The way we use our phones has changed vastly since the days of an old school Nokia brick. We screen our calls and opt for messages. We use them as video game consoles. We rely on them for everything from directions through to the weather forecast.
And despite having that world at our fingertips, we still feel the need to replace these phones on an almost annual basis.
But that may not be the best thing to do long term. Here's why.
This article has been sponsored by numobile.
Your current phone is probably fine
Part of the hype culture that surrounds annual smartphone releases depends on the perception that new means better. And sure, a lot of the newer phones will come with upgrades that make them slightly better than their predecessors, but it's important not to conflate 'new means better' with 'older means defunct'.
Your current phone, though perhaps a bit smaller with a slightly lower quality camera, is probably still entirely functional. The operating system is still supported (if you're an iPhone user for example, iOS 12.3 is supported all the way back to the iPhone 5s), and likely will be for some time. And you're still able to download most of the same apps you'd be using on the new phone too.
Take the difference between Google's Pixel 2 and Pixel 3. The most prominent difference is the 0.5 inch increase in display and an additional 5g of weight thanks to an admittedly improved processor. Hardware-wise, even the camera is the same.
The reason we buy more when we've got a perfectly good phone at home? Because we buy into the FOMO that is having the newest, shiniest thing that all our friends are talking about. You don't really want the new phone because of a camera, otherwise you'd just use editing software to make your pics better. It's less about the device, and more about the connotation.
If you thought your bank account was mad at you for forking out thousands of dollars on a new model, just wait till you hear how landfills are reacting. Here's a cold, hard truth for you: because of turnover, electronic waste has risen massively in the era of the smartphone.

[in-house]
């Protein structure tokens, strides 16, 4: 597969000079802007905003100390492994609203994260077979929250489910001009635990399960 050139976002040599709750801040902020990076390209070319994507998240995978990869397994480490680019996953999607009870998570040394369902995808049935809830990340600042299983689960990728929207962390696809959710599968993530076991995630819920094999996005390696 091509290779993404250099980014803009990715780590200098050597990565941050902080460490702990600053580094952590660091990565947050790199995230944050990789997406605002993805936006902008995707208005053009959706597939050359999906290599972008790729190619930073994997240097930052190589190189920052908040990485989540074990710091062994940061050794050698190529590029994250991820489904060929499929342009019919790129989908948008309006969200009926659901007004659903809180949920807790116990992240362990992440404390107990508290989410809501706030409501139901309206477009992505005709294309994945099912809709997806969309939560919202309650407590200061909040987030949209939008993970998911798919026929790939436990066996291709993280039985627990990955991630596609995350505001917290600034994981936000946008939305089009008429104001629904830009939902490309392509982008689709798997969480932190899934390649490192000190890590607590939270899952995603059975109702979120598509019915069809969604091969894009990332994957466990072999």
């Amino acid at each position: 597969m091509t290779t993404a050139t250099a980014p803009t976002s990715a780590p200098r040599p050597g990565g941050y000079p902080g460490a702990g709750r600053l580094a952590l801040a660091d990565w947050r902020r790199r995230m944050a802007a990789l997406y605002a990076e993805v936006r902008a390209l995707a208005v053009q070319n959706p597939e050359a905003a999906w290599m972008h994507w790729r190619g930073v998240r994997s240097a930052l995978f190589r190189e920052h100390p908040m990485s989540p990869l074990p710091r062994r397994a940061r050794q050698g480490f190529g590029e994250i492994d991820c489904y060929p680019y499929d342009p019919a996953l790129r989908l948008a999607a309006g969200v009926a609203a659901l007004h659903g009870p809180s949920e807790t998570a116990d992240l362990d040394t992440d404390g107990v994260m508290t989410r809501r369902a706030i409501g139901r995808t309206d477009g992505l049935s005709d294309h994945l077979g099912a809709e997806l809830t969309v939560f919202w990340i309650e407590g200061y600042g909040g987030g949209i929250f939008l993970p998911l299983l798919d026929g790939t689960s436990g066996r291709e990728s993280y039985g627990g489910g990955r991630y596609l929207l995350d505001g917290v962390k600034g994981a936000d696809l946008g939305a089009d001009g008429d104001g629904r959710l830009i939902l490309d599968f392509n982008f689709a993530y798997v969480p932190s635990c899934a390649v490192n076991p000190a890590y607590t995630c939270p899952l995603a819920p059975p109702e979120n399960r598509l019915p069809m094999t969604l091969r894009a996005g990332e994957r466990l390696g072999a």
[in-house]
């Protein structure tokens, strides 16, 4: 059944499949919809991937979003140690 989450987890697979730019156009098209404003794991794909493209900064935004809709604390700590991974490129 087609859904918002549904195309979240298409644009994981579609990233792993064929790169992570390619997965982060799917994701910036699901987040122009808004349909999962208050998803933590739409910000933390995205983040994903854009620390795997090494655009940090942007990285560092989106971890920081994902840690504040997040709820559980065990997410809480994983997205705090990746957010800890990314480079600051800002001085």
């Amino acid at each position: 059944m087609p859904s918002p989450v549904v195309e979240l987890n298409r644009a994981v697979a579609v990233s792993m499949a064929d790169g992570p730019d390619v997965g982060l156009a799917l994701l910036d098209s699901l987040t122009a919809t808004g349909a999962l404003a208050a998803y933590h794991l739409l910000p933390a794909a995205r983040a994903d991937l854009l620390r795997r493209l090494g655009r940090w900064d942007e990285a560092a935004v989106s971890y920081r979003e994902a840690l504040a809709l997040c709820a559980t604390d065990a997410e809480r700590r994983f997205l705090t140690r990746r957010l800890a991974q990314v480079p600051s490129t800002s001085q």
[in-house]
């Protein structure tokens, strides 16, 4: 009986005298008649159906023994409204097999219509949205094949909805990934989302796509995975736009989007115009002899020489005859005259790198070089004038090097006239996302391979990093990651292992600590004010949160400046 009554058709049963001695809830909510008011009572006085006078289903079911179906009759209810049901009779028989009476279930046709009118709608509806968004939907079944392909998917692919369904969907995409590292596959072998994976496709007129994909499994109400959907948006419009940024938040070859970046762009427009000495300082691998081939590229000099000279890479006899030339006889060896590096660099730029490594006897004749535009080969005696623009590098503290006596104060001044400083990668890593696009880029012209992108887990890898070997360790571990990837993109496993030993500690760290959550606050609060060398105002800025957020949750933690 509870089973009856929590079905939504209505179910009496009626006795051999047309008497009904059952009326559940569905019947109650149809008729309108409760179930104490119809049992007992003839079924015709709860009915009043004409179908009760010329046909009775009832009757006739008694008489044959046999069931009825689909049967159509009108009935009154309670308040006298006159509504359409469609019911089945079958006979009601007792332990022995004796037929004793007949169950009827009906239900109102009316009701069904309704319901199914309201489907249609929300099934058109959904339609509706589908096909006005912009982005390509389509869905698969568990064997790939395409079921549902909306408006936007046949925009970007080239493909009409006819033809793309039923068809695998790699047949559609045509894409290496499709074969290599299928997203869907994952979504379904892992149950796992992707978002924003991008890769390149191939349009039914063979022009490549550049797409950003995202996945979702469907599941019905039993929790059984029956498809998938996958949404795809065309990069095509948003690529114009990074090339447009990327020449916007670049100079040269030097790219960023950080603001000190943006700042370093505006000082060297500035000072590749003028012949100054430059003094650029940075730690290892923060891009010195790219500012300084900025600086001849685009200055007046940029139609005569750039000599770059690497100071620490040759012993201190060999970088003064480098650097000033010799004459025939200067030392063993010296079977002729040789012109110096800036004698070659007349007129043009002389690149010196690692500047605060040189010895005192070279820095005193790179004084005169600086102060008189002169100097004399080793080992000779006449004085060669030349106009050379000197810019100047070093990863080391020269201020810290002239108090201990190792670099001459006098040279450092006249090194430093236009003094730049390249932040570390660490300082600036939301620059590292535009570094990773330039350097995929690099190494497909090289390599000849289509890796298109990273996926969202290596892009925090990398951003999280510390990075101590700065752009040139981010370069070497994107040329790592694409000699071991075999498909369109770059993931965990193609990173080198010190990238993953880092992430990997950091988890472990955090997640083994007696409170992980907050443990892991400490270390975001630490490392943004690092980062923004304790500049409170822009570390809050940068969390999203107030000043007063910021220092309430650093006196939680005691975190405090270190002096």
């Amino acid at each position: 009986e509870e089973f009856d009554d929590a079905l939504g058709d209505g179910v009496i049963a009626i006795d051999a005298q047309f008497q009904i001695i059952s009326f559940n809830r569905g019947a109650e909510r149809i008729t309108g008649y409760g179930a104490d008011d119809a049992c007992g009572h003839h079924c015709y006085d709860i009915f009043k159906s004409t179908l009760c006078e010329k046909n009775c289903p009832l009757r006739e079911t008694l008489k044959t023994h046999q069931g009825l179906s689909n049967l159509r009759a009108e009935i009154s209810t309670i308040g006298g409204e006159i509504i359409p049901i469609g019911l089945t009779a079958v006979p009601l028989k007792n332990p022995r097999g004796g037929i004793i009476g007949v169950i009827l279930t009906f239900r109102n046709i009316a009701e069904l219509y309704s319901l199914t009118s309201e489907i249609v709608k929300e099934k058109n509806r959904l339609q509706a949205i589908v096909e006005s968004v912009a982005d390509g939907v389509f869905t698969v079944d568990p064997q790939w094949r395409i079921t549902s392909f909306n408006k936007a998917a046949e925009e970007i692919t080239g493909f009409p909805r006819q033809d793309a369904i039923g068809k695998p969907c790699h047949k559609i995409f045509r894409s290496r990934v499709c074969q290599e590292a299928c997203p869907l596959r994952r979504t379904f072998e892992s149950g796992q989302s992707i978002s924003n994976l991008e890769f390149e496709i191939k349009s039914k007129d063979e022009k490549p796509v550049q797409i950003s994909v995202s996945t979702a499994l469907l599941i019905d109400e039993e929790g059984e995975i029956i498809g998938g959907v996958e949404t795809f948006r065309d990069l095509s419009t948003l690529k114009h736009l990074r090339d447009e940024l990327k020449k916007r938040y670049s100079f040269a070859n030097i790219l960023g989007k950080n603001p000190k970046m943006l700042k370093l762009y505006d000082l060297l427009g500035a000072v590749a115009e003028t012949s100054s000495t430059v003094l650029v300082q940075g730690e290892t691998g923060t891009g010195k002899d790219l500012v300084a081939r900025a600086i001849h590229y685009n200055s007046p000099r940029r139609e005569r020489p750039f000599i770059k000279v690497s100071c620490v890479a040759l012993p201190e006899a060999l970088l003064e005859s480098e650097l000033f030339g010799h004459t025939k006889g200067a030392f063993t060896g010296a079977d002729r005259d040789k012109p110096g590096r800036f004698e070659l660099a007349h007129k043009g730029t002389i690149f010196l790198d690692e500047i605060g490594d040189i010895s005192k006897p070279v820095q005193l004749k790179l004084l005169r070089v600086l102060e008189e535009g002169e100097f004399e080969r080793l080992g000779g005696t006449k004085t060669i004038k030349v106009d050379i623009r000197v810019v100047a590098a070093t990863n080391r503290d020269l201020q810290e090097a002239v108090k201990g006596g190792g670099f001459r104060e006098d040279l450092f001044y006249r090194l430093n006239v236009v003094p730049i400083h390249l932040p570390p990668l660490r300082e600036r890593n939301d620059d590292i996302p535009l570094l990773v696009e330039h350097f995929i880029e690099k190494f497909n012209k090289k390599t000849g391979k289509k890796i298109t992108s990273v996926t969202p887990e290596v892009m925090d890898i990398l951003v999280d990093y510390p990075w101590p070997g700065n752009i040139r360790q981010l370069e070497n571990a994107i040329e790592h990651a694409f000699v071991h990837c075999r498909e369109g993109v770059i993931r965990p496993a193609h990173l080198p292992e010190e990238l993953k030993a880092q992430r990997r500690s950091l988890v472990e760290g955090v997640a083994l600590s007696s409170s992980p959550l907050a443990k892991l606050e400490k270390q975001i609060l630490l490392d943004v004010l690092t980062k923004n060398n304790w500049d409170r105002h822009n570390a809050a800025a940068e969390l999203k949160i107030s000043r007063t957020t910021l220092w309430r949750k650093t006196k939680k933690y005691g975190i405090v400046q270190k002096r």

Speaking to waste management company Cleanaway, Sustainability Victoria’s acting CEO Jonathan Leake estimated that Australia’s e-waste will increase more than 60% to a predicted 223,000 tonnes by the year 2024.
Whether your previously owned smartphones wind up living in the deepest corner of your desk, gathering dust, or they can end up piling in unsustainable landfills, the bottom line is that there's a serious amount of excess that isn't being dealt with.
According to Mobile Muster, there are approximately 25 million unused mobile phones being stored in Australian homes right now (with roughly 20 million of those in working order). We're buying for the sake of buying despite having perfectly good phones at home.
The money you'll save can go to something more worthwhile
If we're getting financial, the price sticker on most new model smartphones is enough to raise your eyebrows at. Year on year, prices are increasing to the point where a brand new iPhone will cost you roughly the same amount as an overseas holiday.
And the thing is, buying a phone is just as much of a luxury - but that luxury has started feeling more like a necessity. However, if you really need a phone you can now opt for a good quality pre-owned phone from numobile – and you’ll be saving enough to splurge on areas that you really do regard as luxuries.
Plus, if you're on a plan that doesn't include the latest model you'll save a whole lot more than if you're still paying off a phone.
You know that camera on your year-old smartphone? Use it to take photos while holidaying in Greece or Hawaii. Better yet, use part of the money you'd put towards your phone and donate it to a charity that aims to reduce the waste produced by the electronics industry.
The bottom line is that we don't really need to keep buying and buying in this cycle. There are stacks of alternative options - you could simply keep your current phone, or opt for a provider like numobile who you can get a quality pre-owned phone from, and you can swap or return your phone anytime you want.
Sure, if you're really set on getting a brand new phone there's nothing stopping you. But the important thing is that you don't feel like you HAVE to.